In the National Team's win, Cal State-Fullerton's Christian Colon had two hits including a triple with two RBI, while Rice's Rick Hague added two hits including a double with two RBI.
T.J. Walz of Kansas got the win in relief, tallying nine strikeouts and allowing only one hit.
Cody Wheeler of Coastal Carolina is scheduled to pitch for the USA in Game 4 today at 5:05 at DBAP.
FIVE COUNTY STADIUM/ZEBULON It's the finale of a long six-game series between the Carolina Mudcats and the Jacksonville Suns, and the homeboys are badly in need of a win.
The Mudcats lost the first-half championship of the Southern League's North Division by one game to the Huntsville Stars, but with one game left in the series with the Suns Carolina is in last place in the division and on a three-game losing streak.
It's Day One without center fielder and Major League Futures Game-bound Chris Heisey, and "Myron Noodleman" (pictured) is in the house to entertain.
Michael Griffin is down from Louisville to replace Heisey, and Juan Francisco is off the disabled list after nursing his pulled hamstring.
I'll just go ahead and let you know it's a looooong night for the Mudcats, as they take on a team half-full of guys who were Mudcats last season before Carolina switched affiliations from the Florida Marlins to the Cincinnati Reds and lose 9-0.
[caption id="" align="alignright" width="298" caption="Andy Sonnanstine, seen here practicing for the DBAP's "Sumo Challenge" contest, will join the Durham Bulls"][/caption]Basically, with the readmission of Chad Bradford and Scott Kazmir to the Tampa clubhouse, the Rays looked around at their starters and their starters' stats, and sent the worst one down to Durham. Yes, it's much more complicated than that, with the usual "options" arcana coming into play; but ultimately Andy Sonnanstine, who has started 69 games for Tampa since 2007, would be staying put at the Trop if he wasn't struggling so badly.
The folks at DRaysBay have more and cooler statistical analysis, but it seems to me that you can train your eyes on one column in Sonnanstine's line: hits. Too many of them, 103 in 81 2/3 innings. His strikeout rate has remained steady, but his walk rate has climbed from 1.7/9 to 2.4/9. His home run rate is up 70% as well. All of that is enough to cause big problems. When you put a lot of runners on base, too many will ultimately score. Sonnanstine started 11 games for the Bulls in 2007 and pitched his way into the big leagues. There's no reason the right-hander can't do it again. He's still just 26.
Someone will have to be moved out of the Bulls' starting rotation to make room for Sonnanstine. My guess is that the struggling James Houser, whose scheduled start last night was skipped, will be the odd man out.
More curious is the choice to designate Winston Abreu for assignment. The superficial reason for the move was to clear a spot on the 40-man roster for Chad Bradford, but this was a weird way to do it. Abreu was called up to Tampa less than two weeks ago, and made only two appearances with the big-league club. I suppose the Rays knew what they were getting themselves into when they promoted Abreu, who, like Jeff Niemann (also in the transaction mix but finally left alone), is out of options for reasons far too obscure for me to understand. The upshot, though, is that the Rays can't send Abreu back down to Durham without passing him through waivers or a fine-mesh chinois. So essentially Tampa brought Abreu up to pitch all of 3 2/3 major-league innings, only to risk losing him immediately thereafter. The designated-for-assignment rules dictate that the Rays must do something with Abreu within 10 days: trade him, release him, or hope no one puts a waiver claim on him and outright him back to Durham. If this is goodbye, I'm a little perplexed, because it will have meant that the Rays/Bulls essentially swapped Abreu for Jorge Julio, who, even after his two scoreless innings on Friday night, has a 7.36 ERA. All I can think is that the folks up top saw something they didn't like from Abreu. The numbers he put up in Durham were too gaudy to disregard otherwise.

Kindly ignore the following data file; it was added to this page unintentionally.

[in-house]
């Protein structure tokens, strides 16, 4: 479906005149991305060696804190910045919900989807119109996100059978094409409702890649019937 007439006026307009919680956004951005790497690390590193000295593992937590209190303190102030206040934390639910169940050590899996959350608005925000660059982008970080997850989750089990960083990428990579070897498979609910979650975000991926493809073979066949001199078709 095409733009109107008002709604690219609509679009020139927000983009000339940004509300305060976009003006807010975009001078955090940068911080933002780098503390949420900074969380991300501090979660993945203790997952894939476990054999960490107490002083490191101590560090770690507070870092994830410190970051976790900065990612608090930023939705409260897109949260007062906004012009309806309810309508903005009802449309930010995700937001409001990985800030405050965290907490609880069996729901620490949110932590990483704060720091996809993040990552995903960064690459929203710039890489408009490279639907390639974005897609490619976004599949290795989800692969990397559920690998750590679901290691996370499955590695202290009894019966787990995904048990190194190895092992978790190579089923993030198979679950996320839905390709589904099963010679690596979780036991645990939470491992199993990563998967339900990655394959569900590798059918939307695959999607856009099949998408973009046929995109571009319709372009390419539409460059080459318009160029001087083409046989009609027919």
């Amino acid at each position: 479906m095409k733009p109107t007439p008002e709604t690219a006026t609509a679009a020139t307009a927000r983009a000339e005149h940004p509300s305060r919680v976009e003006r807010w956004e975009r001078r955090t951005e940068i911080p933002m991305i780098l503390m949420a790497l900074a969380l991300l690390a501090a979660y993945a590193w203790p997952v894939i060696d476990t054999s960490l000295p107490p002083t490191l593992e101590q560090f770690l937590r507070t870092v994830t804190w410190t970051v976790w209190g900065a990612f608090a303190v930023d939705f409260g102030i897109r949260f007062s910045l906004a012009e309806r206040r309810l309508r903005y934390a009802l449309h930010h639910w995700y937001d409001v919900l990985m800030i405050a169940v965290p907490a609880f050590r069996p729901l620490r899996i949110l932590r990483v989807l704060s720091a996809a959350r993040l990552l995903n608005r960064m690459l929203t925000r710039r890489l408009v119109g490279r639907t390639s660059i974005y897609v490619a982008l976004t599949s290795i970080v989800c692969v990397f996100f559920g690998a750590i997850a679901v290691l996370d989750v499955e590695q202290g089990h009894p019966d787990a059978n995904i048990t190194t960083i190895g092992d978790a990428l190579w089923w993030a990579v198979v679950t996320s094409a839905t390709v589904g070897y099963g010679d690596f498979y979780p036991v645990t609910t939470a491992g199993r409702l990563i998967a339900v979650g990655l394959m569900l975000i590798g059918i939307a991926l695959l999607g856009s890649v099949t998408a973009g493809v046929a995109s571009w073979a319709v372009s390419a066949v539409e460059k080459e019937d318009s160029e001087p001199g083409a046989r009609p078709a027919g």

Had you been listening to the Bulls radio broadcast via streaming internet audio right after the Bulls beat Toledo, 5-3, in 15 innings on Friday night, you would have heard a brief, muted conversation between Neil Solondz and his Capitol Broadcasting producer/ engineer, Beth Ellison. After Solondz and Ellison coordinated the postgame wrap plan, Solondz, who had sounded exhausted since I turned on the radio in the 13th inning, around 11:00 p.m., exhaled heavily and said, "Let's not do that again."
The first game of this series, which Toledo won, 11-10, went 13 innings, the night after the Bulls took an 11-hour bus ride to get to Toledo. The Bulls used seven pitchers (215 pitches) in that game, and they used six (246 pitches) on Friday. Four pitchers appeared in both games. In 27+ innings over the two games, they walked 17 men, hit three, and struck out 26. Julio DePaula, who got the win with three scoreless relief innings on Friday, threw 78 pitches combined in the two games.
Bulls hitters had 58 plate appearances in last night's game. They had 12 hits, including two home runs, and struck out 14 times. Manager Charlie Montoyo made no substitutions among his position players. The nine starters played all 15 innings and committed no errors (although they did fail to turn a double play in the 14th when Henry Mateo bobbled Reid Brignac's throw at second base). They were the beneficiaries of an extraordinarily rare Umpire's Interference call in the 10th inning, which saved the Bulls from losing, and they threw out another potentially game-ending run at the plate in the last of the 14th, when Jon Weber gunned down Scott Sizemore trying to score on Clete Thomas's hit---from right field, no less, where Weber rarely plays.